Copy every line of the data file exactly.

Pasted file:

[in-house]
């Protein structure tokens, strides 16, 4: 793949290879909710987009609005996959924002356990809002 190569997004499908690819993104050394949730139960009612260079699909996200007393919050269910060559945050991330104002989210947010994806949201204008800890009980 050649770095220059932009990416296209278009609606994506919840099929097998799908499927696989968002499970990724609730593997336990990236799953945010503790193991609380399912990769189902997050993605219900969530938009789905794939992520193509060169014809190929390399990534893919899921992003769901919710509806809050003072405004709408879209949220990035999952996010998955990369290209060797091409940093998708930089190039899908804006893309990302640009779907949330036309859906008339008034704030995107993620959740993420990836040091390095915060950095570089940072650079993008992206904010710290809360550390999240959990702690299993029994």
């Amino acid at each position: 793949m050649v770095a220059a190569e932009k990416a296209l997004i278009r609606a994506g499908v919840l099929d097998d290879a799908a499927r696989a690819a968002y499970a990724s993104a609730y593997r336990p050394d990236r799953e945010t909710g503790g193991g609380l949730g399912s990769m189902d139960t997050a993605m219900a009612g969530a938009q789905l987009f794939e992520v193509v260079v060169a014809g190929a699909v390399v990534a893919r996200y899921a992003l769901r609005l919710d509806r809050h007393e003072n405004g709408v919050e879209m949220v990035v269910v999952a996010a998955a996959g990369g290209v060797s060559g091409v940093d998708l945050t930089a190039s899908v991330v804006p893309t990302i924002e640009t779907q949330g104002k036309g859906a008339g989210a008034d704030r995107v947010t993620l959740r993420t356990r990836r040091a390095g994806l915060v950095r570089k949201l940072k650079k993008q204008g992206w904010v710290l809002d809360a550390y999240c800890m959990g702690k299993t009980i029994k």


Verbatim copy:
[in-house]
């Protein structure tokens, strides 16, 4: 793949290879909710987009609005996959924002356990809002 190569997004499908690819993104050394949730139960009612260079699909996200007393919050269910060559945050991330104002989210947010994806949201204008800890009980 050649770095220059932009990416296209278009609606994506919840099929097998799908499927696989968002499970990724609730593997336990990236799953945010503790193991609380399912990769189902997050993605219900969530938009789905794939992520193509060169014809190929390399990534893919899921992003769901919710509806809050003072405004709408879209949220990035999952996010998955990369290209060797091409940093998708930089190039899908804006893309990302640009779907949330036309859906008339008034704030995107993620959740993420990836040091390095915060950095570089940072650079993008992206904010710290809360550390999240959990702690299993029994």
């Amino acid at each position: 793949m050649v770095a220059a190569e932009k990416a296209l997004i278009r609606a994506g499908v919840l099929d097998d290879a799908a499927r696989a690819a968002y499970a990724s993104a609730y593997r336990p050394d990236r799953e945010t909710g503790g193991g609380l949730g399912s990769m189902d139960t997050a993605m219900a009612g969530a938009q789905l987009f794939e992520v193509v260079v060169a014809g190929a699909v390399v990534a893919r996200y899921a992003l769901r609005l919710d509806r809050h007393e003072n405004g709408v919050e879209m949220v990035v269910v999952a996010a998955a996959g990369g290209v060797s060559g091409v940093d998708l945050t930089a190039s899908v991330v804006p893309t990302i924002e640009t779907q949330g104002k036309g859906a008339g989210a008034d704030r995107v947010t993620l959740r993420t356990r990836r040091a390095g994806l915060v950095r570089k949201l940072k650079k993008q204008g992206w904010v710290l809002d809360a550390y999240c800890m959990g702690k299993t009980i029994k």